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unleash

[uhn-leesh] /ʌnˈliʃ/
verb (used with object)
1.
to release from or as if from a leash; set loose to pursue or run at will.
2.
to abandon control of:
to unleash his fury.
Origin of unleash
1665-1675
First recorded in 1665-75; un-2 + leash
Dictionary.com Unabridged
Based on the Random House Dictionary, © Random House, Inc. 2018.
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Examples from the Web for unleash
Contemporary Examples
Historical Examples
  • He suddenly realized how puny man was against the forces man could unleash.

    The Monster S. M. Tenneshaw
  • A rage that he could not control, an anger that he wanted to unleash to its fullest.

    The Monster S. M. Tenneshaw
  • There was a power in her voice that she had not intended to unleash.

  • I unleash the Press-agent, and off he shoots, in time to get the story into the evening paper.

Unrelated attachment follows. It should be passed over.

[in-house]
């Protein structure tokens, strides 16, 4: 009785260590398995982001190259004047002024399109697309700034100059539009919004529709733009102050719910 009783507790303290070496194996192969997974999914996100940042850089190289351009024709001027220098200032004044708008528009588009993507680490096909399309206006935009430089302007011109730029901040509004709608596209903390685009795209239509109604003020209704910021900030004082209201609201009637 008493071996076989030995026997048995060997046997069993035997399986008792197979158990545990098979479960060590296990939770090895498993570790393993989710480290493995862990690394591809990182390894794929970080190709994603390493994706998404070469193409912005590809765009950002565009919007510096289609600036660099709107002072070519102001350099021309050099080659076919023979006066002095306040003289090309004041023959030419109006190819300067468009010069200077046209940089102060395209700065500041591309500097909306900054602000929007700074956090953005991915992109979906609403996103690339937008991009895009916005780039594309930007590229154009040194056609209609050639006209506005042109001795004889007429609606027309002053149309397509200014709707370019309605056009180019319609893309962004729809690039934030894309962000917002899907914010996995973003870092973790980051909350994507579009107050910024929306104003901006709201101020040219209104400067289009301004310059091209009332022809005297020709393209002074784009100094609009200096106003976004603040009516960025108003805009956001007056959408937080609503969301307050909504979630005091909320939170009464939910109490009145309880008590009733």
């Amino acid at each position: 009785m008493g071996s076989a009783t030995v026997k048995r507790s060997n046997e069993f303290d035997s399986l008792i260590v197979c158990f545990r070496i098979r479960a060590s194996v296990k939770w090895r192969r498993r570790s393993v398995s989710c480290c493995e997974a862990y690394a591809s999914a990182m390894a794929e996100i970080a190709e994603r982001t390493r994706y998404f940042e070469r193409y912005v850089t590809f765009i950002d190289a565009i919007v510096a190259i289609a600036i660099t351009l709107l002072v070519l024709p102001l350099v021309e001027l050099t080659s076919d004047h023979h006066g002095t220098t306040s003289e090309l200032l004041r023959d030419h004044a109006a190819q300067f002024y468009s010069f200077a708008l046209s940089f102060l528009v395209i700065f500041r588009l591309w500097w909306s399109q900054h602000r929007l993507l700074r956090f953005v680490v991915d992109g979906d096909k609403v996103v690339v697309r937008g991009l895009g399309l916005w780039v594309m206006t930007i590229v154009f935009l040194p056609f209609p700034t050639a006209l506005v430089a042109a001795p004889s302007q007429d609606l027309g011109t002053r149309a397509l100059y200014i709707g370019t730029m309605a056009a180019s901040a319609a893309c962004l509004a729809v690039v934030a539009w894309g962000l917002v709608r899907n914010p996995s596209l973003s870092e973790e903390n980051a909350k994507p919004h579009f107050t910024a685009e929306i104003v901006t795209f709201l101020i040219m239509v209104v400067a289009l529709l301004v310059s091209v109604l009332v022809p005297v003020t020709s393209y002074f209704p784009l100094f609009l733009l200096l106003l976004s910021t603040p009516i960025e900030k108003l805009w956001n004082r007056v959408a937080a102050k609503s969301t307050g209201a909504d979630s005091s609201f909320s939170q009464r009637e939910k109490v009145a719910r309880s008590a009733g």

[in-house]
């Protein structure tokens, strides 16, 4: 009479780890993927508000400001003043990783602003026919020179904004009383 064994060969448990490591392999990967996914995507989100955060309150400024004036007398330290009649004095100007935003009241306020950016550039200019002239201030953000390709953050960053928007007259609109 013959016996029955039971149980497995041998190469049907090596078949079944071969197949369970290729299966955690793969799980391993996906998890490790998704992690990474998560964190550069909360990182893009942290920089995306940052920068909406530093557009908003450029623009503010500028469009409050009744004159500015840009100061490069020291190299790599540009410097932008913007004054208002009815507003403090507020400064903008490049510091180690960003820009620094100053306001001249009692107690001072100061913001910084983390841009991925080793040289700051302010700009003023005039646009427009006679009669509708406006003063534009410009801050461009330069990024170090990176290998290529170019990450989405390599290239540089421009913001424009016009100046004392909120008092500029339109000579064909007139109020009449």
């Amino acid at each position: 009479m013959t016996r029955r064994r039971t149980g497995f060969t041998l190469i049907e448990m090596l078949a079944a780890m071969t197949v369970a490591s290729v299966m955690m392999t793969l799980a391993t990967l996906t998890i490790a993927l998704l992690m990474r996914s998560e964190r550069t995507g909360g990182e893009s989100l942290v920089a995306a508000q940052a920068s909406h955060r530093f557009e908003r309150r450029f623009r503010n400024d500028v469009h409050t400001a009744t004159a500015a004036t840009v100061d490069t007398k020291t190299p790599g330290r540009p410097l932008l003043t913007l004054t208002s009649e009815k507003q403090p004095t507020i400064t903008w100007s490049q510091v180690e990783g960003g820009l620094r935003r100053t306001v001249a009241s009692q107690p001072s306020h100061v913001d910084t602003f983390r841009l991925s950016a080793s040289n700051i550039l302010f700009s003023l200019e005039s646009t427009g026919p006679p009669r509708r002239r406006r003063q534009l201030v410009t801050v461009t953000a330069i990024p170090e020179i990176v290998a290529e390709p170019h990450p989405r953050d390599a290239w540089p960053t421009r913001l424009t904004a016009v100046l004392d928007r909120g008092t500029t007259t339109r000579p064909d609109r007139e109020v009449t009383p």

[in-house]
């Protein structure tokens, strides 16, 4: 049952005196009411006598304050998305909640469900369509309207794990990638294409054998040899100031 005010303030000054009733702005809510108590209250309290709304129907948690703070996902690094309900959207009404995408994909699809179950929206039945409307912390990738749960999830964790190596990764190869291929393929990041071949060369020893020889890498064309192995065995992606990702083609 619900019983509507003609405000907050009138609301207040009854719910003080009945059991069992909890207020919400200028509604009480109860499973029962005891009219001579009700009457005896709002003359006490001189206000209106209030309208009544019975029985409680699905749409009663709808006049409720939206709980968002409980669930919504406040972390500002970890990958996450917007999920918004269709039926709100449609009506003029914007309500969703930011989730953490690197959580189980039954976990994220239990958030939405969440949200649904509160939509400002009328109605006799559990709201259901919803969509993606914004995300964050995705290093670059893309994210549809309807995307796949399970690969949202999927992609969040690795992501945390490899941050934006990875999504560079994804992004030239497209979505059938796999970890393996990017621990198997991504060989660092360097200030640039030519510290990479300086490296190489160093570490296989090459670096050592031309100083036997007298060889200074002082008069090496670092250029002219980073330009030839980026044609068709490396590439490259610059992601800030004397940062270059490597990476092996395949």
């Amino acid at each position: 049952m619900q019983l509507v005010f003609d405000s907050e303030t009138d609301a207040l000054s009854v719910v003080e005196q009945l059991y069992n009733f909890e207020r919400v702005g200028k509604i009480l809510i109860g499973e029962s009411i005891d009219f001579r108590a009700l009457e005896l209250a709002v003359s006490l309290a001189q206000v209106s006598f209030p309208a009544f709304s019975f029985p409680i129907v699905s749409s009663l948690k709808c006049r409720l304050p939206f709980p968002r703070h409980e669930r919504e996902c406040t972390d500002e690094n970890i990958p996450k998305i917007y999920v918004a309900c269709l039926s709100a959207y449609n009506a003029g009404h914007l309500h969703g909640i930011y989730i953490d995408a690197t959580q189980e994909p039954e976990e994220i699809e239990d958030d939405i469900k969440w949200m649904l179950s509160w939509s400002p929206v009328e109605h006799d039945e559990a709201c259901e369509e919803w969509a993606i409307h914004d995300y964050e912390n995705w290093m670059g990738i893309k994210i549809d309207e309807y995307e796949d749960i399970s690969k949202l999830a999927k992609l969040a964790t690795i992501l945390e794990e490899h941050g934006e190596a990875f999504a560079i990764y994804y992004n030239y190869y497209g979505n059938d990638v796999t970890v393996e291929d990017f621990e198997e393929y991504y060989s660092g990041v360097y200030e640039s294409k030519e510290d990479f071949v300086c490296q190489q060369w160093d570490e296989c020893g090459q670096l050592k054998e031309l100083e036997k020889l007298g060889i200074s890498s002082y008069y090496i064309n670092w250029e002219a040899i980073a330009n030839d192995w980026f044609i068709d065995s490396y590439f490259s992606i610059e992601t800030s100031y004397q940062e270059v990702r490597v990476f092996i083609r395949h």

The Man Upstairs P. G. Wodehouse
  • The great hit also seemed to unleash the fiery spirit which had waited its chance.

    The Young Pitcher Zane Grey
British Dictionary definitions for unleash

unleash

/ʌnˈliːʃ/
verb (transitive)
1.
to release from or as if from a leash
2.
to free from restraint or control
Collins English Dictionary - Complete & Unabridged 2012 Digital Edition
© William Collins Sons & Co. Ltd. 1979, 1986 © HarperCollins
Publishers 1998, 2000, 2003, 2005, 2006, 2007, 2009, 2012
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Word Origin and History for unleash
v.

1670s, from un- (2) + leash (v.). Related: Unleashed; unleashing.

Online Etymology Dictionary, © 2010 Douglas Harper
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Word Value for unleash

10
12
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